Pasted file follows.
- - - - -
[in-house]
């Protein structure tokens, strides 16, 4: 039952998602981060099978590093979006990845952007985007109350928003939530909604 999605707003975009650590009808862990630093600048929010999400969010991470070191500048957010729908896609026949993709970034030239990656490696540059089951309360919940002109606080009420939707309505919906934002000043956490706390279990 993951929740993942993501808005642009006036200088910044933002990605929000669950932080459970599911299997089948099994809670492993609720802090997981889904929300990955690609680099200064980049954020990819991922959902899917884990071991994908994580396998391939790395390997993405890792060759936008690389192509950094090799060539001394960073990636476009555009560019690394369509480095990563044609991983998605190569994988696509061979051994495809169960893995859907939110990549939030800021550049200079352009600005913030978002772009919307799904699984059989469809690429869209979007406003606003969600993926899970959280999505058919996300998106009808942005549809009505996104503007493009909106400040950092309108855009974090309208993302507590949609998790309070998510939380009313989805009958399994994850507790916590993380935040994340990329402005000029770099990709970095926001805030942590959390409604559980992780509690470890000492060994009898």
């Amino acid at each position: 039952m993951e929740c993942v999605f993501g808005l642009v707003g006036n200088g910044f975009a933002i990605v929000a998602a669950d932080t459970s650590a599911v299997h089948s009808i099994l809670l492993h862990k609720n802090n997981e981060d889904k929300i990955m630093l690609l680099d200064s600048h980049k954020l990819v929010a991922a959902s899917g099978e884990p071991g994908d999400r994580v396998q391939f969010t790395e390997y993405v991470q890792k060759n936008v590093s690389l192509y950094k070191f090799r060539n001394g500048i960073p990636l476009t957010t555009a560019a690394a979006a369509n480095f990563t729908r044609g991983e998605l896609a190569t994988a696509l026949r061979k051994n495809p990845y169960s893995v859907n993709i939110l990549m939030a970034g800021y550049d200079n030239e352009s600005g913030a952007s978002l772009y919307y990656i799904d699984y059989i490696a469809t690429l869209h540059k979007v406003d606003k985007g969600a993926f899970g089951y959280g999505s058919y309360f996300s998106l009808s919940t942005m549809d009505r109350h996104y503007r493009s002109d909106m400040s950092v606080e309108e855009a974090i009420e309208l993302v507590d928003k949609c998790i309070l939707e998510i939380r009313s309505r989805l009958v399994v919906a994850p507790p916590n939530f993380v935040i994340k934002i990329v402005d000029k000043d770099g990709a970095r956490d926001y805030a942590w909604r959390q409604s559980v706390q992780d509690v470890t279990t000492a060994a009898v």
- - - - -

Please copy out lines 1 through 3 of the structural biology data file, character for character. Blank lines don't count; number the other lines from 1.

[in-house]
């Protein structure tokens, strides 16, 4: 039952998602981060099978590093979006990845952007985007109350928003939530909604 999605707003975009650590009808862990630093600048929010999400969010991470070191500048957010729908896609026949993709970034030239990656490696540059089951309360919940002109606080009420939707309505919906934002000043956490706390279990 993951929740993942993501808005642009006036200088910044933002990605929000669950932080459970599911299997089948099994809670492993609720802090997981889904929300990955690609680099200064980049954020990819991922959902899917884990071991994908994580396998391939790395390997993405890792060759936008690389192509950094090799060539001394960073990636476009555009560019690394369509480095990563044609991983998605190569994988696509061979051994495809169960893995859907939110990549939030800021550049200079352009600005913030978002772009919307799904699984059989469809690429869209979007406003606003969600993926899970959280999505058919996300998106009808942005549809009505996104503007493009909106400040950092309108855009974090309208993302507590949609998790309070998510939380009313989805009958399994994850507790916590993380935040994340990329402005000029770099990709970095926001805030942590959390409604559980992780509690470890000492060994009898």
């Amino acid at each position: 039952m993951e929740c993942v999605f993501g808005l642009v707003g006036n200088g910044f975009a933002i990605v929000a998602a669950d932080t459970s650590a599911v299997h089948s009808i099994l809670l492993h862990k609720n802090n997981e981060d889904k929300i990955m630093l690609l680099d200064s600048h980049k954020l990819v929010a991922a959902s899917g099978e884990p071991g994908d999400r994580v396998q391939f969010t790395e390997y993405v991470q890792k060759n936008v590093s690389l192509y950094k070191f090799r060539n001394g500048i960073p990636l476009t957010t555009a560019a690394a979006a369509n480095f990563t729908r044609g991983e998605l896609a190569t994988a696509l026949r061979k051994n495809p990845y169960s893995v859907n993709i939110l990549m939030a970034g800021y550049d200079n030239e352009s600005g913030a952007s978002l772009y919307y990656i799904d699984y059989i490696a469809t690429l869209h540059k979007v406003d606003k985007g969600a993926f899970g089951y959280g999505s058919y309360f996300s998106l009808s919940t942005m549809d009505r109350h996104y503007r493009s002109d909106m400040s950092v606080e309108e855009a974090i009420e309208l993302v507590d928003k949609c998790i309070l939707e998510i939380r009313s309505r989805l009958v399994v919906a994850p507790p916590n939530f993380v935040i994340k934002i990329v402005d000029k000043d770099g990709a970095r956490d926001y805030a942590w909604r959390q409604s559980v706390q992780d509690v470890t279990t000492a060994a009898v």